The LCAPs of the three districts ranged from 260 to 600 pages. “LCAPs of these lengths cannot tell a simple, brief, and coherent story of each district’s goals; rather, their length and complexity reduces readability and transparency,” the audit noted.
The LCAPs were also extremely redundant: “We determined that the LCAPs we reviewed could have been as much as 40 percent shorter had they not contained duplicative information,” according to the audit.
The districts’ use of education jargon also made the reports “less transparent and useful,” the audit noted.
From the report:
“San Diego Unified provided one particularly difficult description: “Integrated Multi‑Tiered Systems of Support (I‑MTSS) will be implemented in Grades TK–12 through the Academics and Agency (A²) model by ensuring the essential elements and solution seeking processes are in place at all schools.” We could not determine from that description whether and to what extent San Diego’s expenditure of supplemental and concentration funds would affect the intended student groups.”
Barrera has often indicated that one of the most important steps to increasing performance and improving culture within struggling schools is by raising parent involvement. He acknowledged that the district’s overuse of jargon regularly gets in the way of achieving this end.
“The intention is to have an honest conversation with the public about ‘Here’s what we’re doing and here’s where we can get better.’ But then you lose a lot of what’s intended when the strategies are – this is going to sound very negative – but when the strategies are buried in education jargon,” he said.
Barrera said his and other board members’ frustrations with jargon are often communicated to Superintendent Cindy Marten and her staff.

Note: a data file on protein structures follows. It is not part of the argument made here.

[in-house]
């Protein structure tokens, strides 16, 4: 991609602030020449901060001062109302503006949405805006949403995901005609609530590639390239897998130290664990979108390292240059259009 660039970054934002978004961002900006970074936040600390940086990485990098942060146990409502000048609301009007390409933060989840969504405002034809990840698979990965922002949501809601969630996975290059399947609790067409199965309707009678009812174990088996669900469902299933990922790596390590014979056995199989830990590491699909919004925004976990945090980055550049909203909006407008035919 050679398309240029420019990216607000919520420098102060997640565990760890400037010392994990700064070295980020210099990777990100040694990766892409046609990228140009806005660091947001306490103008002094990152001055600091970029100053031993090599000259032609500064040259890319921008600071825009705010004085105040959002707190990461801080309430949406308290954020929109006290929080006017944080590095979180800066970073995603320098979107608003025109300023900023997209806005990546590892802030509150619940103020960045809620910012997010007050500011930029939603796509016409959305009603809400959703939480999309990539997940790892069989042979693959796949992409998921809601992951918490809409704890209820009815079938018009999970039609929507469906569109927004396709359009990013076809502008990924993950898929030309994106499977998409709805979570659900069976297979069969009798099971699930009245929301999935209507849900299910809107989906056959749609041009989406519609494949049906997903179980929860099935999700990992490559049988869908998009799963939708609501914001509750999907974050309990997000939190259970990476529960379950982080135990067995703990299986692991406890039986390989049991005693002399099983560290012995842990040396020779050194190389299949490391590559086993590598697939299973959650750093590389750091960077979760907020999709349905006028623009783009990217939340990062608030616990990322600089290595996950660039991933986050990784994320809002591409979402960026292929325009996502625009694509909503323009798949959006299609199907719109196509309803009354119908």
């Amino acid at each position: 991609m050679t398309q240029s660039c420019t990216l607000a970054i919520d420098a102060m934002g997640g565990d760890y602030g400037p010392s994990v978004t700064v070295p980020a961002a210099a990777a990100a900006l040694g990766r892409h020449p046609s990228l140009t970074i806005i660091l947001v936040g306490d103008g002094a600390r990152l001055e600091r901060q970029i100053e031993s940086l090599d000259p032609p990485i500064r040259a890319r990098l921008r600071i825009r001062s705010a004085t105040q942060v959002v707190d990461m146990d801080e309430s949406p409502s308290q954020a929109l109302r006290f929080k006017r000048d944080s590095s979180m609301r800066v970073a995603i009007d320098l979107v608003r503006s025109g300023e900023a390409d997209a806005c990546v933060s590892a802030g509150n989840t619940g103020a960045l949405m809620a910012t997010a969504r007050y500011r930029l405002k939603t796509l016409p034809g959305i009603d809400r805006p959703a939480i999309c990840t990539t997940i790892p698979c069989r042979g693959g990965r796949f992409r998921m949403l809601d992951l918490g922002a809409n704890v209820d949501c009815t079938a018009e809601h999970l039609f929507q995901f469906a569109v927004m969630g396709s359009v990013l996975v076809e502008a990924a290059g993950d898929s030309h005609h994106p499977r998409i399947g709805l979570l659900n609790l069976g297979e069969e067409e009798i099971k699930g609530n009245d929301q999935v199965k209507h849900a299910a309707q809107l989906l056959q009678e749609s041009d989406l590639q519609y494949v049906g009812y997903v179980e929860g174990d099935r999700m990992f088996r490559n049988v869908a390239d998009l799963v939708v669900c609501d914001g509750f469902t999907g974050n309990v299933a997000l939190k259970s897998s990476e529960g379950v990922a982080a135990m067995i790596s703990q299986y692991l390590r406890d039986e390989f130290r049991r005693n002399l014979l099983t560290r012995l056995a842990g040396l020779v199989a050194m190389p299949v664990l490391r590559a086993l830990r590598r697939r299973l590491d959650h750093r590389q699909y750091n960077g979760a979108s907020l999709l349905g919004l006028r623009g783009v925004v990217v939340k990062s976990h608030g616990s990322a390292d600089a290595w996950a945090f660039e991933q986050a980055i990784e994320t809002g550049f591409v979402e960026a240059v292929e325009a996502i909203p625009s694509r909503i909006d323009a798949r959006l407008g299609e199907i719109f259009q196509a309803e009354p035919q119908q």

Last April, Voice of San Diego revealed persistent safety concerns and gaps in special education services at Porter Elementary School. The story generated a strong response from community members and the local NAACP. District officials decided to give a public presentation about the strategies they were ostensibly using to improve the school. Much of the presentation, like many others, was difficult to understand.
Area Superintendent Bruce Bivens made one statement that was particularly difficult to decode: “In the process of teaching into, learning from and building a culture of focus around academics and student supports among our educators at Porter, we are seeing evidence take hold on campus with this foundational initiative that supports the building of a safe, collaborative and inclusive culture – a level one high priority in becoming a high reliable school for learners and for families at Porter.”
At the time, Francine Maxwell, a community member, scolded board members. “We love to throw out the strategic words. We know how to wordsmith in this community,” Maxwell said.
Graphics have also been a problem. Mario Koran previously pointed out one chart in particular that summed up the chaos around a major change in English-learner policy, and ranked some of the district’s most absurd visual aids.
The primary findings of the audit indicated that districts are spending much of the supplemental LCFF money on general purposes, instead of directing it toward underprivileged groups. But the findings also make clear that even if districts were spending the money as intended, their purposes would be obscured by jargon and an inability to communicate clearly.
During its January meeting, the state Board of Education will consider revisions to the LCAP template that could make it more understandable for the public. But if the history of local level school officials is any guide, eliminating jargon from local accountability plans may not be so simple.